Expert Interview with Anton Xavier of FoodEssentials

FoodEssentials Corporation provides best of breed technologies to solve problems related to food label data for consumers, manufacturers, retailers and the government.

Where you market FoodEssentials data and analytics, how informed are prospects about the value proposition and ROI for analytics?

One of our core offerings is about solving a pain point for industry that they’ve been experiencing for a long time. We offer retailers a single data platform that services all of their needs whilst taking the pain out of collecting, updating, and maintaining a highly accurate and granular product database. In regards to ROI, the value of our data platform is first and foremost a cost minimization opportunity but also positions retailers and consequently brands to more effectively attack shopper marketing and shopper engagement initiatives.

What standards are facilitating your food label data? Conversely, what standards are lacking that would make life easier for your team?

When it comes to product data standards, we have a close partnership with the FDA, the driving force behind product labeling guidelines and regulations. Most of the standards for product label data, and in particular food is fairly well defined in regards to how it is represented on the package. However, one of our challenges is to bring standardization and uniform interpretation to all the unstructured and unregulated data that is represented on the package such as marketing claims.

There is a lot of confusion by industry, and consequently shoppers, in regards to the interpretation of this unstructured data. Hence we are leading the way in providing a framework for a standardized analysis of this data.

Considering food label data management, do you find that Master Data Management practices are the same or different when scaled up for Big Data, especially for real time, or near-real time applications?

One of the core value propositions of our data platform for industry is the fact that we offer a Master Data Management solution for their product data. There are a lot of challenges in handling vast amounts of unstructured product data, particularly if the data comes from several different sources. We help standardize this all for retailers by controlling the source, accuracy, structure, and currency of the data. One of the keys to our data at this basic level is that we offer deep granularity of what we call “product attributes” which helps our clients to query the data in an infinite number of ways. We presently have over 7,500 attributes that provide an almost limitless source of product understanding.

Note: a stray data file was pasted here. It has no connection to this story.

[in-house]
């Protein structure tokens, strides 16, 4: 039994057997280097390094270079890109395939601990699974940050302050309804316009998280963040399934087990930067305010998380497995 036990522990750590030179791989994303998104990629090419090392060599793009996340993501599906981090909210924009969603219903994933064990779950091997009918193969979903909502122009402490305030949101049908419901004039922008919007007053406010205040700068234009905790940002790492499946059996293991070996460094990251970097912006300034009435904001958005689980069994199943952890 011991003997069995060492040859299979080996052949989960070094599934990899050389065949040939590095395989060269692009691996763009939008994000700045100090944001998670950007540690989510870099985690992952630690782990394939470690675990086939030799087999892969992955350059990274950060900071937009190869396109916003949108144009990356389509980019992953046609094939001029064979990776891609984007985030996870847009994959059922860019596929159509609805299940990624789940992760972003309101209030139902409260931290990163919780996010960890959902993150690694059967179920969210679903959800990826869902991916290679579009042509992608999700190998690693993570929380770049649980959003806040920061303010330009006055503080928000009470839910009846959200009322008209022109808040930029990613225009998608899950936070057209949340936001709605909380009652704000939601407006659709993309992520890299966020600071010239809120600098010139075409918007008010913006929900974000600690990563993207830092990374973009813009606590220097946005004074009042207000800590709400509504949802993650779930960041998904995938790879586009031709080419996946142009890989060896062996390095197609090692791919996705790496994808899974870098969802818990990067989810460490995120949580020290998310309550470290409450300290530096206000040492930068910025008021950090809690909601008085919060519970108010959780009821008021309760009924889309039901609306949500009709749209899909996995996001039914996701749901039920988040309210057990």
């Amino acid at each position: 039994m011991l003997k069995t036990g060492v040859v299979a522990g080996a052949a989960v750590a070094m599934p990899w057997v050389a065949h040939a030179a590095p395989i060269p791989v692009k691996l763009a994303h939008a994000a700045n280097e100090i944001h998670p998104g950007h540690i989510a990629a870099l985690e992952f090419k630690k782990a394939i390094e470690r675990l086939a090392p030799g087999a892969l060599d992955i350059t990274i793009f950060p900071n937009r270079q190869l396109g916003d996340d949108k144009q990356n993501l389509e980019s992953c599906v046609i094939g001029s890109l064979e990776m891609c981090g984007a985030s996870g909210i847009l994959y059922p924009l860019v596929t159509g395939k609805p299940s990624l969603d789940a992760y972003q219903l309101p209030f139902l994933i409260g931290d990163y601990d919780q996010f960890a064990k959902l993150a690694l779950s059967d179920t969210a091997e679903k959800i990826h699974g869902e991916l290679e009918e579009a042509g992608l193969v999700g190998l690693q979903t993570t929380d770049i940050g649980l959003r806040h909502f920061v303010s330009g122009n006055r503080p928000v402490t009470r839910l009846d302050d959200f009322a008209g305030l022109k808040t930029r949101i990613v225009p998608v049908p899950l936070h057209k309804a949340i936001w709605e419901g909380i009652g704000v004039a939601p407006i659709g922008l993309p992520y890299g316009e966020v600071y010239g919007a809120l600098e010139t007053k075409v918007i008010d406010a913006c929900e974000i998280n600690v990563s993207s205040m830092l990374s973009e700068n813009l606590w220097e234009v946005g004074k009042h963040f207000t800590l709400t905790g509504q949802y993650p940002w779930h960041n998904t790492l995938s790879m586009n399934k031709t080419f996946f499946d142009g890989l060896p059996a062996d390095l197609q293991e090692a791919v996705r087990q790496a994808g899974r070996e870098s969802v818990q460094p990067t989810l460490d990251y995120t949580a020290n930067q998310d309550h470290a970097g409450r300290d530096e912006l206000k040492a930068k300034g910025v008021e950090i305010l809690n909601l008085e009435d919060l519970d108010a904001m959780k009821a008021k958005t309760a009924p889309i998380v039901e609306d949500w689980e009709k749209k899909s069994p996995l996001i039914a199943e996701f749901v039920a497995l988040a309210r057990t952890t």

However, when we scale our data for “Big Data” initiatives where we might intersect our data with vast amounts of point of sales data to help our clients better understand what people are purchasing it is important for us to filter out the noise. In order to achieve this we pass our attributes via a filter we call our Key Message Engine that essentially limits the data to only what is important. One of our biggest challenges is in managing the intelligence that gets programmed in to our Key Message Engine whilst being true to letting the data drive the insight.

If you had access to data streams from applications like Apache Storm, which could deliver information such as individualized consumer product handling, interactive customer preference selections or sensor streams, how would this change your current designs?

I’m not sure I understand this question but let me take a stab.